One development should not be permitted to set a bad precedent for the next, as we believe this one does by upzoning an entire block without a rationale and with limited resultant public benefit. A city as dense as ours, with so many competing interests, needs to thoughtfully and inclusively plan for its future and not let one wealthy and powerful developer override that process.
That was the debate that was entirely missing this week both in most of the media and, even worse, at the City Council. We were disheartened and discouraged by its absence."

Credit to Huffington Post for publishing these letters.

Wednesday, September 1, 2010

Another letter to Christine Quinn

Congratulations!  Thanks to you and the other members of the NYC Council, you have caused nearly 1000 people in Manhattan lose their jobs.  And to what benefit? The demolition of a building you know was landmark worthy?  The destruction of the NYC skyline?  Was it the "donation" from Vornado?  It always comes down to selfishness and money.  The demolition of Penn Station was a huge mistake, and I bet you agree!  Thank you for making the same mistake again with Hotel Pennsylvania.  Congratulations Ms. Quinn.  A job well done.  We will remember this when you are up for re-election.  Thank you for your contribution to the history of New York.  You have failed.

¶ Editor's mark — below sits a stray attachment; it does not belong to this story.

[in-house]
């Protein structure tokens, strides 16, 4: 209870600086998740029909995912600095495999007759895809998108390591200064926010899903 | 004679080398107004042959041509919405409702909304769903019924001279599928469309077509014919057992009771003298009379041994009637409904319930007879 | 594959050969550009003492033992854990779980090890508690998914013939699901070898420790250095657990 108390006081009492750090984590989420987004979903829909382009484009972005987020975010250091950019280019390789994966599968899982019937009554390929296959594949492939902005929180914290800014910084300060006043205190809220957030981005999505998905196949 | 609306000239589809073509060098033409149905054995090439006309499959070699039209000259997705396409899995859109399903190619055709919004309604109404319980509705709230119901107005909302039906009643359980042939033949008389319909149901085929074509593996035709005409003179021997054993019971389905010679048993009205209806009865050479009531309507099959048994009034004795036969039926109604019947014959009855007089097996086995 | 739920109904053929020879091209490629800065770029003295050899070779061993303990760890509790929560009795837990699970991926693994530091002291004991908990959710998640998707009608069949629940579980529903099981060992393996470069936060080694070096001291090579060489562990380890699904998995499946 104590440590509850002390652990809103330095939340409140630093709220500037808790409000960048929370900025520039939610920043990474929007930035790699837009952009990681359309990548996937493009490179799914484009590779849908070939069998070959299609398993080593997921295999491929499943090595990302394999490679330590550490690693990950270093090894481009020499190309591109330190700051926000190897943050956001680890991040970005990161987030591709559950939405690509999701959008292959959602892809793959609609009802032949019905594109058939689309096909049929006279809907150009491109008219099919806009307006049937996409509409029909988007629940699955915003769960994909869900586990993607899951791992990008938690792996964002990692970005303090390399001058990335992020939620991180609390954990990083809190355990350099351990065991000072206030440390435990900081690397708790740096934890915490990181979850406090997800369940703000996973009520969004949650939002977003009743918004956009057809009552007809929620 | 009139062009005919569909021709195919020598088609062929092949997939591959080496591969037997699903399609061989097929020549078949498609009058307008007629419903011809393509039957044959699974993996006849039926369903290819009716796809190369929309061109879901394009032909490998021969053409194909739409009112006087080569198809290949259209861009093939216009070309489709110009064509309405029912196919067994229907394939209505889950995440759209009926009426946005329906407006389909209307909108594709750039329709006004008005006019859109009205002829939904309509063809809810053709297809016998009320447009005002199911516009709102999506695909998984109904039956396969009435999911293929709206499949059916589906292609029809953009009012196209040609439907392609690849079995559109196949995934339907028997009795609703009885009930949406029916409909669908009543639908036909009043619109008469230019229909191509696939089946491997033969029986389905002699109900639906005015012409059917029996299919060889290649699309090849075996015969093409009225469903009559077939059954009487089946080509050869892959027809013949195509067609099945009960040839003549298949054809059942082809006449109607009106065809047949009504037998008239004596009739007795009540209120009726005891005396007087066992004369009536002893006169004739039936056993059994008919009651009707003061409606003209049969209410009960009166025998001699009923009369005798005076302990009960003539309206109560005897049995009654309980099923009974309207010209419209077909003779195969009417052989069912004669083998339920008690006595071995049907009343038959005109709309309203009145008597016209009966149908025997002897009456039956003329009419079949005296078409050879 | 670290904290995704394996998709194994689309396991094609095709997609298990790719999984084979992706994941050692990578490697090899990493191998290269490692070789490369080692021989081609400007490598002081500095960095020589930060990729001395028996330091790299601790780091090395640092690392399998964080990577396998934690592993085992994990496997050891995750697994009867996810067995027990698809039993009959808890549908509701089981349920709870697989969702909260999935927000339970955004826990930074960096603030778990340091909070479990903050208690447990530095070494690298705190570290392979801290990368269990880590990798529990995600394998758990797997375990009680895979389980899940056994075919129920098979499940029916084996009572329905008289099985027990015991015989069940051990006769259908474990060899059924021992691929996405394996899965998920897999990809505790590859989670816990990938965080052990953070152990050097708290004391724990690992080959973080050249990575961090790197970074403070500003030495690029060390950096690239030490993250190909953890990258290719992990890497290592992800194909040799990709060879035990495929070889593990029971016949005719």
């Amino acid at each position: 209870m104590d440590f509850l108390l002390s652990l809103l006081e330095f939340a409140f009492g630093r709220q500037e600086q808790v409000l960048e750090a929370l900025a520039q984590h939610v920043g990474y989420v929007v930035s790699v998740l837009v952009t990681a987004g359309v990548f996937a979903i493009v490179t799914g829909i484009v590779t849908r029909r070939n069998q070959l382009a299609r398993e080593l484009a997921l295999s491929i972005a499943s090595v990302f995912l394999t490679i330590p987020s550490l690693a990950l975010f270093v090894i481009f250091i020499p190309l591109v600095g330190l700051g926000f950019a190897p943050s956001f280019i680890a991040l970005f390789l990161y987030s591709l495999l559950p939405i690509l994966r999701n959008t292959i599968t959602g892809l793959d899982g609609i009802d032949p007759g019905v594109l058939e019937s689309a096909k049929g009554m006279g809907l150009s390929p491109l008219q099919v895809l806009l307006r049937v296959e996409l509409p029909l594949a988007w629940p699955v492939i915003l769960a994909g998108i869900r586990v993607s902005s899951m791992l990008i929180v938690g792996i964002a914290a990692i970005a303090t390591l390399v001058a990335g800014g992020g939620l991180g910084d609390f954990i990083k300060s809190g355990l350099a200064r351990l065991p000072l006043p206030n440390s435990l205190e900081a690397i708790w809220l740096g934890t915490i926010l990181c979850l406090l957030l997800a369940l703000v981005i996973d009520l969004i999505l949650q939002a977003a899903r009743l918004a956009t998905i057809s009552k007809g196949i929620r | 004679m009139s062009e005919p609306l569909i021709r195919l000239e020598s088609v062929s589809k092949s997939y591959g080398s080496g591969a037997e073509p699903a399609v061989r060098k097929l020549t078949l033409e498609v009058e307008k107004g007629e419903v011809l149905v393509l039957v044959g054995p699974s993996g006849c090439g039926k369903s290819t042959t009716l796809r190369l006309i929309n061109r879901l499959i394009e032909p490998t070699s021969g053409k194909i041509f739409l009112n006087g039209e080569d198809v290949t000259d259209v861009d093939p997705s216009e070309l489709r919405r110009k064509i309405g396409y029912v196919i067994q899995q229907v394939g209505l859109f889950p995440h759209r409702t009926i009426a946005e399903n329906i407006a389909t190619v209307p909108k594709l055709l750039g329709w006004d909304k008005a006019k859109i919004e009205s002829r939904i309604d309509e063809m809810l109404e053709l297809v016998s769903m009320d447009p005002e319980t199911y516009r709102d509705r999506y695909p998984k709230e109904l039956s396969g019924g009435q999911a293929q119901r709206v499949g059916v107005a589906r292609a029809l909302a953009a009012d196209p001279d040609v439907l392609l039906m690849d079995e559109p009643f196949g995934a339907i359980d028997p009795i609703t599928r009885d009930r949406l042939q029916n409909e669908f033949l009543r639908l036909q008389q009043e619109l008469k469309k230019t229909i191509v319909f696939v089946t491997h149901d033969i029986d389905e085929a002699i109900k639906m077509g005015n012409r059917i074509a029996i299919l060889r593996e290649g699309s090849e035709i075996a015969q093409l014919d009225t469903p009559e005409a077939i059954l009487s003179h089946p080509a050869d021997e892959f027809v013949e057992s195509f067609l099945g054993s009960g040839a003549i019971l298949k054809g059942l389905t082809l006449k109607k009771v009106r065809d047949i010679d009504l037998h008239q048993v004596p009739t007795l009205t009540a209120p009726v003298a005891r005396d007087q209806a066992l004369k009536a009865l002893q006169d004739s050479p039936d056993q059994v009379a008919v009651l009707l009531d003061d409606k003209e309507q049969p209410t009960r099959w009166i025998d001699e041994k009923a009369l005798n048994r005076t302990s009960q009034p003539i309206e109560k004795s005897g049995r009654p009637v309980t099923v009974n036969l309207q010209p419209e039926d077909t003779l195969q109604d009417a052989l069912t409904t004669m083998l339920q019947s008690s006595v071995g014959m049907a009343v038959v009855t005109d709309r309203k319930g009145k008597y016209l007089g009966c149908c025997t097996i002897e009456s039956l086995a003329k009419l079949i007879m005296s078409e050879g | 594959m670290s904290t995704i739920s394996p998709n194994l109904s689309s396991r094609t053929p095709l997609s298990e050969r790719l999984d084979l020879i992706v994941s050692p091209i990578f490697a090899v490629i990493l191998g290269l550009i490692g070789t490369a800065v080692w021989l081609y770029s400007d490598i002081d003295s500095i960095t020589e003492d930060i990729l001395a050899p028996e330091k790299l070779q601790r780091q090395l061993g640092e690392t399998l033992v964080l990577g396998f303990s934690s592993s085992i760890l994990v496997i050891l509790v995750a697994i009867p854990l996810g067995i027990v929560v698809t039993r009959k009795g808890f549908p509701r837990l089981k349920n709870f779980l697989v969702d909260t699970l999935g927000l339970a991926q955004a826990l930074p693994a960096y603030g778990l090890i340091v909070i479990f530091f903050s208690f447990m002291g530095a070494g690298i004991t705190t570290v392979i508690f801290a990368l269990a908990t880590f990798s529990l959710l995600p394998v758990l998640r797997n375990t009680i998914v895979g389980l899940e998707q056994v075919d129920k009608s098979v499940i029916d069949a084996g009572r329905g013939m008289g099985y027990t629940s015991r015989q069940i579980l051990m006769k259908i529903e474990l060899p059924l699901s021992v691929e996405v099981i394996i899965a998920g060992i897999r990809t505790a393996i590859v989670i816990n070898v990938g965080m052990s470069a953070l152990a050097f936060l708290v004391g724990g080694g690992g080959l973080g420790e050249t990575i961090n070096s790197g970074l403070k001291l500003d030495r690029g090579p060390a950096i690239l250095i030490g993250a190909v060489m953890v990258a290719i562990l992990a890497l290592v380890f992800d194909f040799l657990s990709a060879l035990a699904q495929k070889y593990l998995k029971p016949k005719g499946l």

With Love,
Steven Lepore

A letter to Christine Quinn

Ms. Quinn:

I would personally like to thank you on behalf of the all the employee's of the Hotel Pennsylvania. Because of your vote, and the votes of other members of the NYC Council you have effectively put them out of work, and increased the unemployment of NYC. All for a few campaign contributions from Vornado. Fantastic job Ms. Quinn, we will be sure to remember this next time we go to the polls on election day to vote for you.

Gregory Jones
Save The Hotel Pennsylvania Foundation